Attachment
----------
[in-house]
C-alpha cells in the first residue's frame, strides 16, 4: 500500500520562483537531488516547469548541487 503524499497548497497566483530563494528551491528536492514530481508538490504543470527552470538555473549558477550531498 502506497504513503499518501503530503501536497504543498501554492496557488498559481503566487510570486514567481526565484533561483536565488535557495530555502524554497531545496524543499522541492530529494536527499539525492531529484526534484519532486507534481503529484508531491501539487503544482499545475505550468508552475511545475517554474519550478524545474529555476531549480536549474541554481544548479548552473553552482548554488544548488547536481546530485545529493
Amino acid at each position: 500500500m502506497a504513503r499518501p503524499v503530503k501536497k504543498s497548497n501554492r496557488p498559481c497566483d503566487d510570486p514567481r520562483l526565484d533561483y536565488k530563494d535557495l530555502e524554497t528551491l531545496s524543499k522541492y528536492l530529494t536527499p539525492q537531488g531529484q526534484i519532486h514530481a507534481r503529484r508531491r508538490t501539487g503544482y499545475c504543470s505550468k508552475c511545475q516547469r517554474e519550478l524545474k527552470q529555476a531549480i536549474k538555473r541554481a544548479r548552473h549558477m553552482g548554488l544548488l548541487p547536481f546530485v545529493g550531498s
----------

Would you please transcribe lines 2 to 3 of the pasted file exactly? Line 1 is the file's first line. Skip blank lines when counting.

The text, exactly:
C-alpha cells in the first residue's frame, strides 16, 4: 500500500520562483537531488516547469548541487 503524499497548497497566483530563494528551491528536492514530481508538490504543470527552470538555473549558477550531498 502506497504513503499518501503530503501536497504543498501554492496557488498559481503566487510570486514567481526565484533561483536565488535557495530555502524554497531545496524543499522541492530529494536527499539525492531529484526534484519532486507534481503529484508531491501539487503544482499545475505550468508552475511545475517554474519550478524545474529555476531549480536549474541554481544548479548552473553552482548554488544548488547536481546530485545529493
Amino acid at each position: 500500500m502506497a504513503r499518501p503524499v503530503k501536497k504543498s497548497n501554492r496557488p498559481c497566483d503566487d510570486p514567481r520562483l526565484d533561483y536565488k530563494d535557495l530555502e524554497t528551491l531545496s524543499k522541492y528536492l530529494t536527499p539525492q537531488g531529484q526534484i519532486h514530481a507534481r503529484r508531491r508538490t501539487g503544482y499545475c504543470s505550468k508552475c511545475q516547469r517554474e519550478l524545474k527552470q529555476a531549480i536549474k538555473r541554481a544548479r548552473h549558477m553552482g548554488l544548488l548541487p547536481f546530485v545529493g550531498s